Americans spend an average of five hours a day watching TV. Human Americans, that is. As pet owners know, our furry wards just don’t share our interest in “Cesar Millan’s Leader of the Pack.” Animals may spend a lot of time in front of the television as our companions, but they rarely watch it.
The folks behind DogTV aim to change that. Billed as “the perfect babysitter,” DogTV isn’t TV about dogs; it’s TV for them. Many dog owners already leave the tube on for their pets when they go out, but until now there’s never been programming made to keep dogs company. Airing 24 hours a day, DogTV will show short clips of canines chasing each other, riding in cars, napping, and, perversely, being visited by the mailman. There will even be animated sequences of bats flying at the screen, for some reason.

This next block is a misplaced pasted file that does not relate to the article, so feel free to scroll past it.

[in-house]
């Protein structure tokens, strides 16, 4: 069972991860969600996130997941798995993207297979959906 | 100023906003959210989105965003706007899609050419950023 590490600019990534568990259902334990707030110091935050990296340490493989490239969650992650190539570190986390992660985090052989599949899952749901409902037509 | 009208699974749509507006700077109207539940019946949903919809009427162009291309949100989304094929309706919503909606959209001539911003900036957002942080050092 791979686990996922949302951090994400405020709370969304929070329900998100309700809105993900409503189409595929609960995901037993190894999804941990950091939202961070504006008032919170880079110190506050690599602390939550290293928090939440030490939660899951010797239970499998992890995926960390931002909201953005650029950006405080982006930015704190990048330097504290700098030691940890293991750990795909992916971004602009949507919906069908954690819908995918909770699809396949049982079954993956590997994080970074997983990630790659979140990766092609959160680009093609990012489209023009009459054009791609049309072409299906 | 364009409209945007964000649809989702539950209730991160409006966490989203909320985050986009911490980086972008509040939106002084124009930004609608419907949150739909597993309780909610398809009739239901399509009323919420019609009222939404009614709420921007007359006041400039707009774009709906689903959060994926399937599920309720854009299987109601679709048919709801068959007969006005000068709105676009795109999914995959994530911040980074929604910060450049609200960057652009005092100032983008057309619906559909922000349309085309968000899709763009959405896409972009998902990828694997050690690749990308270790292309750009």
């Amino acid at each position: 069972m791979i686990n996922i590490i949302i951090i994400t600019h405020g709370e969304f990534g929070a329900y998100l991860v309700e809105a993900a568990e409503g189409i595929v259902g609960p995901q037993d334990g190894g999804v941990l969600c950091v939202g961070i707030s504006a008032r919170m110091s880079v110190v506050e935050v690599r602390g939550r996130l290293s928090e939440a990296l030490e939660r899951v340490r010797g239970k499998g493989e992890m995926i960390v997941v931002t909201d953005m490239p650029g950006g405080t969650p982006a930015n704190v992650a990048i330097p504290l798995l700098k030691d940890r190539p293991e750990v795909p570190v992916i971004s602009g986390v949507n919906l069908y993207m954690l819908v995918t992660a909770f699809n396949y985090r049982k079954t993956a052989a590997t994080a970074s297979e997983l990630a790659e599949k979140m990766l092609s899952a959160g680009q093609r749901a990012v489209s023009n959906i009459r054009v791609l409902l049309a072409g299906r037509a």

The channel — at $4.99 monthly — is on DirecTV; it is also available online and on Roku. For those of us who suffer the guilt of leaving a dog alone for hours each day, the prospect of forking out five bucks a month to allay our dogs’ separation anxiety might sound attractive.
There’s only one problem: It won’t work.
One reason that dogs don’t care about TV is it doesn’t look like TV to them — it looks like a slideshow powered by a dim strobe light. Dogs see the world at a faster frame rate than humans do. Humans’ flicker fusion rate is 50-60 Hz, meaning we see the world in 50 to 60 images per second. For dogs, that rate is closer to 70-80 Hz. As Alexandra Horowitz explains in “Inside of a Dog,” canines “see the individual frames on TV and the dark space between them too.” She continues: “This — and the lack of concurrent odors wafting out of the television — might explain why most dogs cannot be planted in front of the television … It doesn’t look real.”
Not so fast, say the folks at DogTV. That may have been true on tube TVs, but dogs are increasingly able to see TV images. How? “New LCD technology,” DogTV answers. “The refresh rate on the newer television screens is now 100Hz and up, perfect for continuous canine viewing.”